One of the first questions I’m asked at “Free Fall” readings: How is Eli doing?
People want to know that Eli, my former significant other, is OK. I’m grateful that I can answer in the affirmative.
After what Eli has been through, it’s easy to believe that his recovery and re-emergence after a year of hospitalizations is close to miraculous.
“Free Fall” describes how Eli was diagnosed with a mass that had spread throughout his digestive tract. On top of all that, the doctors withdrew the lithium he took for his bipolar condition because of kidney problems. No medications seemed to work and he spent a year seriously depressed, in and out of hospitals. I wrote about Eli’s hard year in my book.
Yes, Eli is doing well. He lives in a small, government-subsidized apartment with a very sweet dog. He’s made a few new friends and has some contact with his family. Both Eli and I have established new lives. It’s been slow going, with lots of small steps. When I take the time to pull back for a broad look, I see that each of us has greater independence and more peace. This couldn’t have happened if I continued to assume that Eli could not exist without me at his side, even if I did have good reasons for my assumptions.
Eli is now going about his business with far fewer of the mental health crises that challenged him before. Eventually some of the medications the doctors tried, along with electro-convulsive therapy, began to make a difference. Now Jim, Eli and I spend time together whenever we can. Eli comes to New York and we travel to New England.
While I stay in touch and find ways to stay in Eli’s life, Eli told me he would be fine if that were to change or if something were to happen to me. This information is a gift. He gave Jim and I his blessing when he learned we were together. Recently he told Jim he’s happier than he’s ever been. Eli’s generosity is the highest level of compassion.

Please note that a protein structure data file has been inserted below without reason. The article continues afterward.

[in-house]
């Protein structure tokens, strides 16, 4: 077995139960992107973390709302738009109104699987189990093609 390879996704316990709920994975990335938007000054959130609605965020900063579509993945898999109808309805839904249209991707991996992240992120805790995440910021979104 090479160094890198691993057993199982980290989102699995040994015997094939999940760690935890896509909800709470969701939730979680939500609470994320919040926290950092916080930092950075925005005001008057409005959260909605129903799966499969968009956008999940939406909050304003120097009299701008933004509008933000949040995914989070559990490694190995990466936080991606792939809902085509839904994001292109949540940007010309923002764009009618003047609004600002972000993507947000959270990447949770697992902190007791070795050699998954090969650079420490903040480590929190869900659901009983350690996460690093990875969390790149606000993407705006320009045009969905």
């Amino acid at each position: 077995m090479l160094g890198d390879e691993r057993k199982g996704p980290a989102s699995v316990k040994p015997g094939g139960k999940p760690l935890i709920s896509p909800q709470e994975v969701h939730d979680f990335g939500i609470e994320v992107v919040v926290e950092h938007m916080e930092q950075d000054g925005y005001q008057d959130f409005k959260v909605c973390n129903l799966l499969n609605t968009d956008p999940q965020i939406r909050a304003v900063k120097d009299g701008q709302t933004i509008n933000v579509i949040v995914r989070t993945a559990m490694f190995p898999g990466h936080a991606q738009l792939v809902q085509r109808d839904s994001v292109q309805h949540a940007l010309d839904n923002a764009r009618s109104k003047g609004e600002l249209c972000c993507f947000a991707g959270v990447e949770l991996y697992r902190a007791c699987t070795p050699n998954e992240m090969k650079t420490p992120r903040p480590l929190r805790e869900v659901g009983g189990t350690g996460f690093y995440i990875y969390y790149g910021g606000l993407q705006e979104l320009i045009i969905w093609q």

I could never have guessed that the three of us would find ways to make all this work. It wasn’t easy and it took a couple of years. One lesson I take from my experience is that we must be responsible to ourselves first. This isn’t just lip service or New Age jabber. It’s just as the Buddhists teach: We must take care of ourselves before we can help others.
In another blog posting, I would be happy to cite examples of how this worked for Eli and me. For now, I suggest that we slow down and contemplate what we are doing with our lives. Spinning wheels? Working all the time? Sacrificing everything for ideas of what it means to help others? First, we must consider what’s most important to us. Writing? Sculpting? Peace? Health? Look for ways to get there. Ask others for help. Persist.
As Jim says, we must choose ourselves. If we let assumptions about others get in our way, we may waste precious time and possibly, hurt the people we are trying to help.